The converter 106 converts the mechanical movement of the shaft 108 into a corresponding position signal. The position signal produced by the converter 106 can be in analog or digital format. Preferably, the converter 106 is a device known in the art as a shaft encoder, and more preferably, an intrinsic shaft encoder. Suitable shaft encoders are commercially available from Hohner Automation Ltd., Wrexham, Wales, United Kingdom, as part numbers 3AM1-061 R-0342, 3AM1-063R-0342, or 3AM1-0610R-0342. In this embodiment, the position signal output by the converter 106 will be a current signal ranging from about 4 milliamps (empty tank) to about 20 milliamps (full tank). However, it should be understood that the converter 106 can be any type of device capable of converting mechanical movement of the shaft 108 into the position signal indicative of the position of the shaft 108 and thus indicative of the level of the surface of the liquid 24 in the storage tank 12. In one embodiment, the converter 106 will convert the movement of the shaft 108 into an electrical signal. However, it should be understood that the converter 106 can convert the movement, and/or rotational position of the shaft 108 into any type of signal capable of identifying the rotational position and/or movement of the shaft 108, such as an optical signal. It should also be understood that the converter 106 can be implemented in various manners. For example, the converter 106 can be implemented as a potentiometer.

Returning to FIG. 1, the converter assembly 26 outputs the position signal to the signal transmitter 27 via a communication link 110. The signal transmitter 27 is shown mounted near the storage tank 12, preferably outside of a hazardous area usually defined by a firewall (not shown) formed about the storage tank 12. However, it should be understood that the signal transmitter 27 may be mounted on the storage tank 12. In either case, a suitable protective device, such as a zenner safety barrier, may be installed to prevent an explosion.

The term “communication link”, as used herein, refers to any suitable communication medium which permits electronic or optical communications, such as extra computer communication systems, intra computer communication systems, internal buses, local-area networks, wide area networks, point-to-point shared and dedicated communications, infrared links, microwave links, telephone links, cable TV links, satellite links, radio links, fiber-optic links, cable links and/or combinations thereof. It should be understood that each of the communication links are shown and described separately herein for the sole purpose of clearly illustrating the information being communicated between the various components. The communication links may not be separate communication links and may be a single communication link.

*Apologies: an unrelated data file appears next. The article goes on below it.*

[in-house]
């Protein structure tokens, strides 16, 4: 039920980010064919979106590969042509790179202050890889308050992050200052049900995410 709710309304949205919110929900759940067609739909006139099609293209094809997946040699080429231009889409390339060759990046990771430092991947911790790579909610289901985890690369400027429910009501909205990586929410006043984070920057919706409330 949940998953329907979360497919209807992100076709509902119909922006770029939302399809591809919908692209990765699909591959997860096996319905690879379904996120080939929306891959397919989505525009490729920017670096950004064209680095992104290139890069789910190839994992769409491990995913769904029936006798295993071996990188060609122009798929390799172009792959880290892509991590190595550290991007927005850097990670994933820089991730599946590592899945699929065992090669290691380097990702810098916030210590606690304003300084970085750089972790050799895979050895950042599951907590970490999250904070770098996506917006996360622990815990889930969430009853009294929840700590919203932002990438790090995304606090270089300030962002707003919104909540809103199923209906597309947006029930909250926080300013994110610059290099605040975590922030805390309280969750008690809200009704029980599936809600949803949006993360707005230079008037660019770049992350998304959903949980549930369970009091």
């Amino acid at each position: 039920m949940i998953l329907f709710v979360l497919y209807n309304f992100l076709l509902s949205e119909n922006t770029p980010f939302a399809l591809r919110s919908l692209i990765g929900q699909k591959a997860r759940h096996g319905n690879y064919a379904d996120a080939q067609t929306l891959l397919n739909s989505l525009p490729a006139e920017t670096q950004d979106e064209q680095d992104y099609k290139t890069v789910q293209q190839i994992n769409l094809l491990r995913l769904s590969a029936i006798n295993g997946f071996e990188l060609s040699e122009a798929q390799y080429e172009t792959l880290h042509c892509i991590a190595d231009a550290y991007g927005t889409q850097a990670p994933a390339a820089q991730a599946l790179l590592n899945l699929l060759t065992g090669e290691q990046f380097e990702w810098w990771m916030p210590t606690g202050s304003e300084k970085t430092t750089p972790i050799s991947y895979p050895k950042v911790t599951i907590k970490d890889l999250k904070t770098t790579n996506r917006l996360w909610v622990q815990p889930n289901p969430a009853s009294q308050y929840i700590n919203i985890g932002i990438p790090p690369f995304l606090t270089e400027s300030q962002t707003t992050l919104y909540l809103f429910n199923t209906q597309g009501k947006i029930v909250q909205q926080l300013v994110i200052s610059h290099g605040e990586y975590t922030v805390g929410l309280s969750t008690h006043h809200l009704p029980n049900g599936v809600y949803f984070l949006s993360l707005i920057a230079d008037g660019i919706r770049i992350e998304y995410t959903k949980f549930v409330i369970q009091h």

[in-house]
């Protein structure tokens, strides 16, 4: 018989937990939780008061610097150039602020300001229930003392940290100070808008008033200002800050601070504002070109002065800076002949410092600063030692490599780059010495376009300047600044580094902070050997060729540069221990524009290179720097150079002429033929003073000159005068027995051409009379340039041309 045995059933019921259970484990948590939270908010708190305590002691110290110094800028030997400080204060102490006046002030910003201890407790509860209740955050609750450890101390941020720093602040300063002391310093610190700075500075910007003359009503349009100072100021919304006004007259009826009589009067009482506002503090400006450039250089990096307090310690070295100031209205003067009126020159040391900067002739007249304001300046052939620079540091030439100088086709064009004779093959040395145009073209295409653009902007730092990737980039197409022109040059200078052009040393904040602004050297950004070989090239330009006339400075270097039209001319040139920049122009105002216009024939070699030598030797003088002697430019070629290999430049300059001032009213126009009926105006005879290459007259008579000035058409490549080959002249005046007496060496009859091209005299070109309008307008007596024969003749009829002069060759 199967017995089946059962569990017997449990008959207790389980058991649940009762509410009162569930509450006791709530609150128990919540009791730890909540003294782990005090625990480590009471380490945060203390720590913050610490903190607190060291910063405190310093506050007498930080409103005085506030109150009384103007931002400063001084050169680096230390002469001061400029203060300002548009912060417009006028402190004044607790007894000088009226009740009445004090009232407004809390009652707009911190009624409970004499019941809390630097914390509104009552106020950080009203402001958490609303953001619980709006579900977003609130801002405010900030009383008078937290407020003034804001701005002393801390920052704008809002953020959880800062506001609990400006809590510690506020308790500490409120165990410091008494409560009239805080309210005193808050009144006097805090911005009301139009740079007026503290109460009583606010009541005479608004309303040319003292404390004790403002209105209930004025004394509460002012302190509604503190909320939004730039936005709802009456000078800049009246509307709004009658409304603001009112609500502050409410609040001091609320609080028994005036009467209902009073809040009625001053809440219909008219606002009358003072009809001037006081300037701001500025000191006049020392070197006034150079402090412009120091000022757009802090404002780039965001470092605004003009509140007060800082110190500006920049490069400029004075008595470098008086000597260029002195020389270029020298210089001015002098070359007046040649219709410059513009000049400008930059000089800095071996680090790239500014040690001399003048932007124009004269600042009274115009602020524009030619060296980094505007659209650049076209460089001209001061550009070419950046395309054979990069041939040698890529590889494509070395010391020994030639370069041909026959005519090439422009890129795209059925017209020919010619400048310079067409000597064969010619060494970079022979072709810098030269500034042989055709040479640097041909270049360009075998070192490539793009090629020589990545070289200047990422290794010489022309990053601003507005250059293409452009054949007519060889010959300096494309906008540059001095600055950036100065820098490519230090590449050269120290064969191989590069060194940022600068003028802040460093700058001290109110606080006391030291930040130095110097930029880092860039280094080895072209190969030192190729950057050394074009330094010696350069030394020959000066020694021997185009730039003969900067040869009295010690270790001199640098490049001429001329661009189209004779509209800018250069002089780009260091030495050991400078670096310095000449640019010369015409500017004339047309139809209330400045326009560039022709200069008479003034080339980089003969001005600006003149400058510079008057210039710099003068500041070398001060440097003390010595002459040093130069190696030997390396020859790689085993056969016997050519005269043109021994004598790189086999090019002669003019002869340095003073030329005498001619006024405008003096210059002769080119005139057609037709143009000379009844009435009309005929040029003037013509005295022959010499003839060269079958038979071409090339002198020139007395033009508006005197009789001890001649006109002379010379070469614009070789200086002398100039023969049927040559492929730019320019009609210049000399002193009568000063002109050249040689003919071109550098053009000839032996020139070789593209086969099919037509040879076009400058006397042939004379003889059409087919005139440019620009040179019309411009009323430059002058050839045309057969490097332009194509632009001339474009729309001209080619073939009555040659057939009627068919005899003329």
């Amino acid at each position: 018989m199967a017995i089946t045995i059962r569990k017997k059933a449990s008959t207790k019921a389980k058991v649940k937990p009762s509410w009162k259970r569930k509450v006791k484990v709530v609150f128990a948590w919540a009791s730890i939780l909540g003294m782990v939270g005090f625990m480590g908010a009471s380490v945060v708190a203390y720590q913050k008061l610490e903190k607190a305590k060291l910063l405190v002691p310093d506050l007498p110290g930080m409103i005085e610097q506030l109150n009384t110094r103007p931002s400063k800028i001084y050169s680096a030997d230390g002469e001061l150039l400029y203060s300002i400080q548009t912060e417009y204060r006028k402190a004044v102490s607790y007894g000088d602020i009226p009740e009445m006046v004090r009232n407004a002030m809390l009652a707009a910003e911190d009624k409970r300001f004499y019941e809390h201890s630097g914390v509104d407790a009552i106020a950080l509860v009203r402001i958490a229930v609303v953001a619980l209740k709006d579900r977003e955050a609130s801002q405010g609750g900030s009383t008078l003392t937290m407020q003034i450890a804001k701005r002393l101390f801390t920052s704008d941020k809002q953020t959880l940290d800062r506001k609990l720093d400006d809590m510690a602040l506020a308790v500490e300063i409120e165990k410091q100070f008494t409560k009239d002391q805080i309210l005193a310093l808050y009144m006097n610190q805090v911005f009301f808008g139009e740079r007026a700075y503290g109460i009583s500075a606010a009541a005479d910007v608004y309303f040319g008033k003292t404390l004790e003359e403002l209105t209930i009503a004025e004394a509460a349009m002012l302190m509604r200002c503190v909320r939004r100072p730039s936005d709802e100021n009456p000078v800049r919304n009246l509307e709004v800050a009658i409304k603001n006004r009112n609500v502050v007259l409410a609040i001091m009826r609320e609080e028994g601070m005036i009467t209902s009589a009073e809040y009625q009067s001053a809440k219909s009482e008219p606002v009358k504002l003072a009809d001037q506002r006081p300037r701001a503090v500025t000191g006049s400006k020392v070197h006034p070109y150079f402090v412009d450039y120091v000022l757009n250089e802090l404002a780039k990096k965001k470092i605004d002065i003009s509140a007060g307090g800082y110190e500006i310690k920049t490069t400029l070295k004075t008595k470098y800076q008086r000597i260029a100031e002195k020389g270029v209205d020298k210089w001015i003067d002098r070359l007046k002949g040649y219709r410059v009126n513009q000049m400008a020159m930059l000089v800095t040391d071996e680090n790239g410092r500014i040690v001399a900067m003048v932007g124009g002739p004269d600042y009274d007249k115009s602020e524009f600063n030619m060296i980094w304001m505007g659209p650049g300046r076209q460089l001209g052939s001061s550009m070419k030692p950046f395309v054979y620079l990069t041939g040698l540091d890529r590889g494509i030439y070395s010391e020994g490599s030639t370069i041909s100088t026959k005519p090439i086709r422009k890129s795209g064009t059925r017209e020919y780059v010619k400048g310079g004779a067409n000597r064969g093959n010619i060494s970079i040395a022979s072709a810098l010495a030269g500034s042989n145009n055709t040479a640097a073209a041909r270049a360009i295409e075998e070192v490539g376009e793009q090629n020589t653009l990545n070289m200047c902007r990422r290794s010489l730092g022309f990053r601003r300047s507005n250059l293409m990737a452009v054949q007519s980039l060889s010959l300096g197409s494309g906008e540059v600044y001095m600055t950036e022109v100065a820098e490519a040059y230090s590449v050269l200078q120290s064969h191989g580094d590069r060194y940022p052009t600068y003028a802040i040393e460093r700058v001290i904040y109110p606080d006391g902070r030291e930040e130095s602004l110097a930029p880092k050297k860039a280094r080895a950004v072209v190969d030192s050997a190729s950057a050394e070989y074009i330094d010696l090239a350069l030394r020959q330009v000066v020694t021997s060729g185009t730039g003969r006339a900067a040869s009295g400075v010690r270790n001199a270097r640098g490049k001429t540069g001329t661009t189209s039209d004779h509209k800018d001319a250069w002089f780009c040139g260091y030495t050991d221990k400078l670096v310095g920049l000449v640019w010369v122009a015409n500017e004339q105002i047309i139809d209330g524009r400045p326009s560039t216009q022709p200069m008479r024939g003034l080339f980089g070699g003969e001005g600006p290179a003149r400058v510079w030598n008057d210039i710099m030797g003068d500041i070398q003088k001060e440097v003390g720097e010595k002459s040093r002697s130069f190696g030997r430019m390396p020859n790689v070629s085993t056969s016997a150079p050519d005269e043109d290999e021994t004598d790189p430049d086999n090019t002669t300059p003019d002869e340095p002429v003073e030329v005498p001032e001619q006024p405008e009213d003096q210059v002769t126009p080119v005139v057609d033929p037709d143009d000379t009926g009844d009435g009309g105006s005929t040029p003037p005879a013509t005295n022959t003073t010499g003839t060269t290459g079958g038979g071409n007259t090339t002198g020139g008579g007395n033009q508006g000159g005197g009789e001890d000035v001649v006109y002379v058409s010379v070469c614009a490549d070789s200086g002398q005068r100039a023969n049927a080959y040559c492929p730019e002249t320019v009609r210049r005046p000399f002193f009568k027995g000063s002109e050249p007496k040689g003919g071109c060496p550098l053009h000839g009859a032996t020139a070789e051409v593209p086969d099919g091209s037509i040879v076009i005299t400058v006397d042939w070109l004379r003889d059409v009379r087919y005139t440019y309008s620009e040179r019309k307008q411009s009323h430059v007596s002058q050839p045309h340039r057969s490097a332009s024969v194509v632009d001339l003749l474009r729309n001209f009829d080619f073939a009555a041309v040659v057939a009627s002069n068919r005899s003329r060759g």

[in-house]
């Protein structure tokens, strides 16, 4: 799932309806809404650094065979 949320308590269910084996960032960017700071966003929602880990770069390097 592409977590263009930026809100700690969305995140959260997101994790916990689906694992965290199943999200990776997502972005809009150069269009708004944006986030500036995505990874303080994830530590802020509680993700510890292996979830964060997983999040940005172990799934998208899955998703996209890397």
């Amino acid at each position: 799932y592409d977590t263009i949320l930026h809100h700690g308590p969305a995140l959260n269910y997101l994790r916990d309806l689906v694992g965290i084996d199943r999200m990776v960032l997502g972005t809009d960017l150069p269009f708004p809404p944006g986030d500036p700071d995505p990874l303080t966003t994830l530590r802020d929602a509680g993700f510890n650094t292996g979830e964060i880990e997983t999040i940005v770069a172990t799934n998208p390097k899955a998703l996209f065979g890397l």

The signal transmitter 27 receives the position signal from the converter assembly 26 via a communication link 111. In response thereto, the signal transmitter 27 conditions the position signal into a format understandable or readable by the remote monitoring system 28. The remote monitoring system 28 is preferably provided with a data collection system 112 and a remote monitoring unit 114. The data collection system 112 includes a receiver 116, a data collection computer 118, and a transceiver 120. The receiver 116 and the transceiver 120 communicate with the data collection computer 118 via communication links 122 and 124, respectively. The transceiver 120 communicates with the remote monitoring unit 114 via a communication link 126.

In use, the signal transmitter 27 receives the position signal from the converter assembly 26 in either a digital or analog format. The position signal is then conditioned or transformed into the format understandable by the receiver 116 of the data collection system 112. The signal transmitter 27 transmits the position signal to the receiver 116. The receiver 116 receives the position signal and communicates such position signal to the data collection computer 118 where such position signal is then stored. Once the position signal is stored by the data collection computer 118, such position signal is then available to be read by the remote monitoring unit 114. The remote monitoring unit 114 preferably communicates bi-directionally with the transceiver 120. To retrieve the position signal, the remote monitoring unit 114 outputs a signal to the transceiver 120 via the communication link 126 and such retrieval signal is received by the transceiver 120. The transceiver 120 communicates with the data collection computer 118 via the communication link 124 so as to retrieve the position signal and subsequently output such position signal to the remote monitoring unit 114 via the communication link 126.

The remote monitoring unit 114 can be any type of computerized device capable of receiving the position signal and outputting the position signal in either computer and/or human readable format. In one preferred embodiment, the remote monitoring unit 114 can be a web-enabled device, such as a personal computer, mainframe computer, cellular telephone, personal data assistant, or the like.